The length of the output buffer was calculated based on the size of the argument hstore. On a sizeof(int) == 4 platform and a huge argument, it could overflow, causing a too small buffer to be allocated. Refactor the function to use a StringInfo instead of pre-allocating the buffer. Makes it shorter and more readable, too.
Several functions, mostly type input functions, calculated an allocation size such that the calculation wrapped to a small positive value when arguments implied a sufficiently-large requirement. Writes past the end of the inadvertent small allocation followed shortly thereafter. Coverity identified the path_in() vulnerability; code inspection led to the rest. In passing, add check_stack_depth() to prevent stack overflow in related functions. Back-patch to 8.4 (all supported versions). The non-comment hstore changes touch code that did not exist in 8.4, so that part stops at 9.0. Noah Misch and Heikki Linnakangas, reviewed by Tom Lane. Security: CVE-2014-0064
Set per file type attributes in .gitattributes to fine-tune whitespace checks. With the associated cleanups, the tree is now clean for git
Error noted by Andres Freund.
This should have been done when the json functionality was added to hstore in 9.3.0. To handle this correctly, the upgrade script therefore uses conditional logic by using plpgsql in a DO statement to add the two new functions and the new cast. If hstore_to_json_loose is detected as already present and dependent on the hstore extension nothing is done. This will require that the database be loaded with plpgsql. People who have installed the earlier and spurious 1.1 version of hstore will need to do: ALTER EXTENSION hstore UPDATE; to pick up the new functions properly.
Make slightly better decisions about indentation than what pgindent is capable of. Mostly breaking out long function calls into one line per argument, with a few other minor adjustments. No functional changes- all whitespace. pgindent ran cleanly (didn't change anything) after. Passes all regressions.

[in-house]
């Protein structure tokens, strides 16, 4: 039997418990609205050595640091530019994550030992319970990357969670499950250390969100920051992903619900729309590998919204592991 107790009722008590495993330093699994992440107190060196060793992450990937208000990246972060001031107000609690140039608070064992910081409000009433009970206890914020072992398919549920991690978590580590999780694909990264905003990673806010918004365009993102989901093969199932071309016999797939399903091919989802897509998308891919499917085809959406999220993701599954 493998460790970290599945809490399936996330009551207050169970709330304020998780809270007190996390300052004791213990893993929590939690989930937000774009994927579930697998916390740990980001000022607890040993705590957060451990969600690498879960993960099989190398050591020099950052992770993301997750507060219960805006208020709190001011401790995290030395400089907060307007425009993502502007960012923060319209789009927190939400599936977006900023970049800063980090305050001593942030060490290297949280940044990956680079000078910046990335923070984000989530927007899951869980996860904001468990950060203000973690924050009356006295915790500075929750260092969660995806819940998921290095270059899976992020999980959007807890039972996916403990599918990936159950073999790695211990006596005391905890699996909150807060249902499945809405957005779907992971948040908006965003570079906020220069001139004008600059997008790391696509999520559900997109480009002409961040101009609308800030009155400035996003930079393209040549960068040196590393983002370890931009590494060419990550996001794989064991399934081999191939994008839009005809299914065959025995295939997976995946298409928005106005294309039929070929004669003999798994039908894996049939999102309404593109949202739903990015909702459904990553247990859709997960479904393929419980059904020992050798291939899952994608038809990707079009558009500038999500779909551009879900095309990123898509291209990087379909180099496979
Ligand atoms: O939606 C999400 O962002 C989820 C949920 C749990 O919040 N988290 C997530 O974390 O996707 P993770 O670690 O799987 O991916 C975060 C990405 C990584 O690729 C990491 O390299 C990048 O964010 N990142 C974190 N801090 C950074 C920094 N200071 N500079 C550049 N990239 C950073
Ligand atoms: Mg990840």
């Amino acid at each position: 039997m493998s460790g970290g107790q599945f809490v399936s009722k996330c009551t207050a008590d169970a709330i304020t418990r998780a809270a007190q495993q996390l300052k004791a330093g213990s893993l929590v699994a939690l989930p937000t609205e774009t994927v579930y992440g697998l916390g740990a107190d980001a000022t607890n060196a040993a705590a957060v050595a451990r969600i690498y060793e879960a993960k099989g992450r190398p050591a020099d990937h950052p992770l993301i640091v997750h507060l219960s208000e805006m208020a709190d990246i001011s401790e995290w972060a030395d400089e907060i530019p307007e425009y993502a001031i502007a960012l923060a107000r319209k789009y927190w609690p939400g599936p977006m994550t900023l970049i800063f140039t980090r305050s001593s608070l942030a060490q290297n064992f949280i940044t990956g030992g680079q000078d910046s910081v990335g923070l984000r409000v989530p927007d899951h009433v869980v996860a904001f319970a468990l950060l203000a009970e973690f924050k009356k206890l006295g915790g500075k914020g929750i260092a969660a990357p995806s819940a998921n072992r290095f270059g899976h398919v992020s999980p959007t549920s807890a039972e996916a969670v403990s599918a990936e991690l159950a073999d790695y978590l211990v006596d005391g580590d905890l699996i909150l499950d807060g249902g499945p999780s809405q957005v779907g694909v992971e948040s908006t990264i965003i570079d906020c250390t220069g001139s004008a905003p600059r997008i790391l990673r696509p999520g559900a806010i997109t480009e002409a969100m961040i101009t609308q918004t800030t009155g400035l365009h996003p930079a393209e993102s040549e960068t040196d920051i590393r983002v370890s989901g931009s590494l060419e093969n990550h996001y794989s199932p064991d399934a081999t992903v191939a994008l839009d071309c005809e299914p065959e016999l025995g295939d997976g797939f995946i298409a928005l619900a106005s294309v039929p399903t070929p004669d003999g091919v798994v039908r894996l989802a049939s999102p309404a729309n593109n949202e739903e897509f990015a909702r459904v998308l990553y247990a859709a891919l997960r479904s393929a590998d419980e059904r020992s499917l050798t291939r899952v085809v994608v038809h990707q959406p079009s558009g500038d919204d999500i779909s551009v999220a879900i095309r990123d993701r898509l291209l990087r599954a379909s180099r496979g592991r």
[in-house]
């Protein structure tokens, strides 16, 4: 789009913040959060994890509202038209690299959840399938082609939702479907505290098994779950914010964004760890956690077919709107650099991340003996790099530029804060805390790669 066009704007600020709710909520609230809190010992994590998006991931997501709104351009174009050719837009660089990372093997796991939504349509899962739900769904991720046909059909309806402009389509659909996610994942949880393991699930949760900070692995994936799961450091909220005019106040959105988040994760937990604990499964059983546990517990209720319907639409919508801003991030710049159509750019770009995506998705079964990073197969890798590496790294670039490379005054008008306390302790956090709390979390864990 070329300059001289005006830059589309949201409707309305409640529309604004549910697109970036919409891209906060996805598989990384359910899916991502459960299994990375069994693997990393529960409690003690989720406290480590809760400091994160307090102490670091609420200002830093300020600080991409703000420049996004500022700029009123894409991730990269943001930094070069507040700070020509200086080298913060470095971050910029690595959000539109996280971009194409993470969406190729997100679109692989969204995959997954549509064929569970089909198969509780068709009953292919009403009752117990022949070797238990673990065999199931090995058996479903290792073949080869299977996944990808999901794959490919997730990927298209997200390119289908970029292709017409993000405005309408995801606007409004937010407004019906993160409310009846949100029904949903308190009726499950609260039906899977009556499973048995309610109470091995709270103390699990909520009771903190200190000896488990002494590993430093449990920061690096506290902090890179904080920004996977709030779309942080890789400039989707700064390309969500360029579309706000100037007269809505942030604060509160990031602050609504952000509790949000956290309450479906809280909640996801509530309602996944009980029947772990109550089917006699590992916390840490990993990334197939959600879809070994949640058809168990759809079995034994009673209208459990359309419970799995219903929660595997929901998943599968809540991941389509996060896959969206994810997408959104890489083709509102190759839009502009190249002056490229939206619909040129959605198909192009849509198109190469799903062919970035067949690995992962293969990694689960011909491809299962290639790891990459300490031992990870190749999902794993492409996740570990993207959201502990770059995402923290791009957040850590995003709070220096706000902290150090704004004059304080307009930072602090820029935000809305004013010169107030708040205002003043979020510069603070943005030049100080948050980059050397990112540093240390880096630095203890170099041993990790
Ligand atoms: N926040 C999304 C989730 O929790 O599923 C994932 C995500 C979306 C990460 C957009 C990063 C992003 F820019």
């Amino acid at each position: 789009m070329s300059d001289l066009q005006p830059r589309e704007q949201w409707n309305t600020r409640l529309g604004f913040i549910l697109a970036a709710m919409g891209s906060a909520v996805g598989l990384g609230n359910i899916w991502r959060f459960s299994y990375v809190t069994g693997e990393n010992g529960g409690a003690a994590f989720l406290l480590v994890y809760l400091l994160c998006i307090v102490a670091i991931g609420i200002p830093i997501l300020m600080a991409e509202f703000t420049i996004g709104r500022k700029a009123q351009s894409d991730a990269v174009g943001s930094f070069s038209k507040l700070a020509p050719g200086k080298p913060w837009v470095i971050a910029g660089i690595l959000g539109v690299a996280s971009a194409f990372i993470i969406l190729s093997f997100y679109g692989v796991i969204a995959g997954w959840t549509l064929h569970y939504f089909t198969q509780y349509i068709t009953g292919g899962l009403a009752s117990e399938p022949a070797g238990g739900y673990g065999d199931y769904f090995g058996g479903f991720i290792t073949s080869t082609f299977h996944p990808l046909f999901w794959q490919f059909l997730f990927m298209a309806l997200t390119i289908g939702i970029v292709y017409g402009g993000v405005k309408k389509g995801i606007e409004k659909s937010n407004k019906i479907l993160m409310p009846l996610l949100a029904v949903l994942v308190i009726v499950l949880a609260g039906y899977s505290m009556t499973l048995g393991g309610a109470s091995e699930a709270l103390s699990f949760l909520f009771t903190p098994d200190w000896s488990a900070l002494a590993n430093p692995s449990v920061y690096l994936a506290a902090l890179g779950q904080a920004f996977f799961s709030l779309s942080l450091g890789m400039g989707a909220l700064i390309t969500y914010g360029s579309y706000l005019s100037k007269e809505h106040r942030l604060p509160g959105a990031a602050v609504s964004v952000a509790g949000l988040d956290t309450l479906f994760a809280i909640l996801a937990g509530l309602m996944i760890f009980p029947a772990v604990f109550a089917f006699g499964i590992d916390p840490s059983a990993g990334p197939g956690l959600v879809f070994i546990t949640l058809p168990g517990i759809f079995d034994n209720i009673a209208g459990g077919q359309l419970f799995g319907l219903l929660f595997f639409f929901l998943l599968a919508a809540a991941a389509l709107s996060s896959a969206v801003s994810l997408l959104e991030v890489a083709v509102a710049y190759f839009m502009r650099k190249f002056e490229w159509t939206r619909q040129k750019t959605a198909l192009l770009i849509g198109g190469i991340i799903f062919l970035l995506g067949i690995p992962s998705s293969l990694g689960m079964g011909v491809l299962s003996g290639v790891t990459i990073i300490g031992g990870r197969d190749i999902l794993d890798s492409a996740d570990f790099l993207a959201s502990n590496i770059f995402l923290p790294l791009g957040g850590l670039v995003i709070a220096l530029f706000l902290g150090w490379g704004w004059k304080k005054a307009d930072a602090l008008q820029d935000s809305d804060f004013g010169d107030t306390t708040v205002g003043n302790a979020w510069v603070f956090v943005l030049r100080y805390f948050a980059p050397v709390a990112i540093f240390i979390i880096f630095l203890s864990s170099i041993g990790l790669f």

This adds the following: json_agg(anyrecord) -> json to_json(any) -> json hstore_to_json(hstore) -> json (also used as a cast) hstore_to_json_loose(hstore) -> json The last provides heuristic treatment of numbers and booleans. Also, in json generation, if any non-builtin type has a cast to json, that function is used instead of the type's output function. Andrew Dunstan, reviewed by Steve Singer. Catalog version bumped.
On reflection (especially after noticing how many buildfarm critters have __builtin_types_compatible_p but not _Static_assert), it seems like we ought to try a bit harder to make these macros do something everywhere. The initial cut at it would have been no help to code that is compiled only on platforms without _Static_assert, for instance; and in any case not all our contributors do their initial coding on the latest gcc version. Some googling about static assertions turns up quite a bit of prior art for making it work in compilers that lack _Static_assert. The method that seems closest to our needs involves defining a struct with a bit-field that has negative width if the assertion condition fails. There seems no reliable way to get the error message string to be output, but throwing a compile error with a confusing message is better than missing the problem altogether. In the same spirit, if we don't have __builtin_types_compatible_p we can at least insist that the variable have the same width as the type. This won't catch errors such as "wrong pointer type", but it's far better than nothing. In addition to changing the macro definitions, adjust a compile-time-constant Assert in contrib/hstore to use StaticAssertStmt, so we can get some buildfarm coverage on whether that macro behaves sanely or not. There's surely more places that could be converted, but this is the first one I came across.
This reduces unnecessary exposure of other headers through htup.h, which is very widely included by many files. I have chosen to move the function prototypes to the new file as well, because that means htup.h no longer needs to include tupdesc.h. In itself this doesn't have much effect in indirect inclusion of tupdesc.h throughout the tree, because it's also required by execnodes.h; but it's something to explore in the future, and it seemed best to do the htup.h change now while I'm busy with it.
The latter was already the dominant use, and it's preferable because in C the convention is that intXX means XX bits. Therefore, allowing mixed use of int2, int4, int8, int16, int32 is obviously confusing. Remove the typedefs for int2 and int4 for now. They don't seem to be widely used outside of the PostgreSQL source tree, and the few uses can probably be cleaned up by the time this ships.